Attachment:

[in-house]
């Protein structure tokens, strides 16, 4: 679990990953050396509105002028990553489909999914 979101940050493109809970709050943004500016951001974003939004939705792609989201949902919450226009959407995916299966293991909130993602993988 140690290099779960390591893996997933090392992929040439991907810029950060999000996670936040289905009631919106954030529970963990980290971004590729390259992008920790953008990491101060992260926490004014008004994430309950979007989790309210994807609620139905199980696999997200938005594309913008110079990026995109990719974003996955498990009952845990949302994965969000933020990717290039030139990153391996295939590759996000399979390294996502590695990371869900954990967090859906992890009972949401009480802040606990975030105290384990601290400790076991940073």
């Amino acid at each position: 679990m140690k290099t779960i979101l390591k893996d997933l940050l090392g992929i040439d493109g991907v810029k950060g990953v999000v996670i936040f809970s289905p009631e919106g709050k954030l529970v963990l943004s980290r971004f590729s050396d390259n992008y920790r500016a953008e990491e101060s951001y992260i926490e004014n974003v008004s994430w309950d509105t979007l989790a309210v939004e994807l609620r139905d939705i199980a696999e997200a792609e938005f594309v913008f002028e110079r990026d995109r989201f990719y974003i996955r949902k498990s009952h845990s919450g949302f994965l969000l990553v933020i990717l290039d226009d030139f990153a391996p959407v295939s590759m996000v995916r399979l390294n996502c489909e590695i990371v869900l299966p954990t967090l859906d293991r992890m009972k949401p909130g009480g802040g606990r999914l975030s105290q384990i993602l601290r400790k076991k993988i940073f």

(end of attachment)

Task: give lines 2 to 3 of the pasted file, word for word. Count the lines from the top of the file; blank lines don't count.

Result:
């Protein structure tokens, strides 16, 4: 679990990953050396509105002028990553489909999914 979101940050493109809970709050943004500016951001974003939004939705792609989201949902919450226009959407995916299966293991909130993602993988 140690290099779960390591893996997933090392992929040439991907810029950060999000996670936040289905009631919106954030529970963990980290971004590729390259992008920790953008990491101060992260926490004014008004994430309950979007989790309210994807609620139905199980696999997200938005594309913008110079990026995109990719974003996955498990009952845990949302994965969000933020990717290039030139990153391996295939590759996000399979390294996502590695990371869900954990967090859906992890009972949401009480802040606990975030105290384990601290400790076991940073």
């Amino acid at each position: 679990m140690k290099t779960i979101l390591k893996d997933l940050l090392g992929i040439d493109g991907v810029k950060g990953v999000v996670i936040f809970s289905p009631e919106g709050k954030l529970v963990l943004s980290r971004f590729s050396d390259n992008y920790r500016a953008e990491e101060s951001y992260i926490e004014n974003v008004s994430w309950d509105t979007l989790a309210v939004e994807l609620r139905d939705i199980a696999e997200a792609e938005f594309v913008f002028e110079r990026d995109r989201f990719y974003i996955r949902k498990s009952h845990s919450g949302f994965l969000l990553v933020i990717l290039d226009d030139f990153a391996p959407v295939s590759m996000v995916r399979l390294n996502c489909e590695i990371v869900l299966p954990t967090l859906d293991r992890m009972k949401p909130g009480g802040g606990r999914l975030s105290q384990i993602l601290r400790k076991k993988i940073f």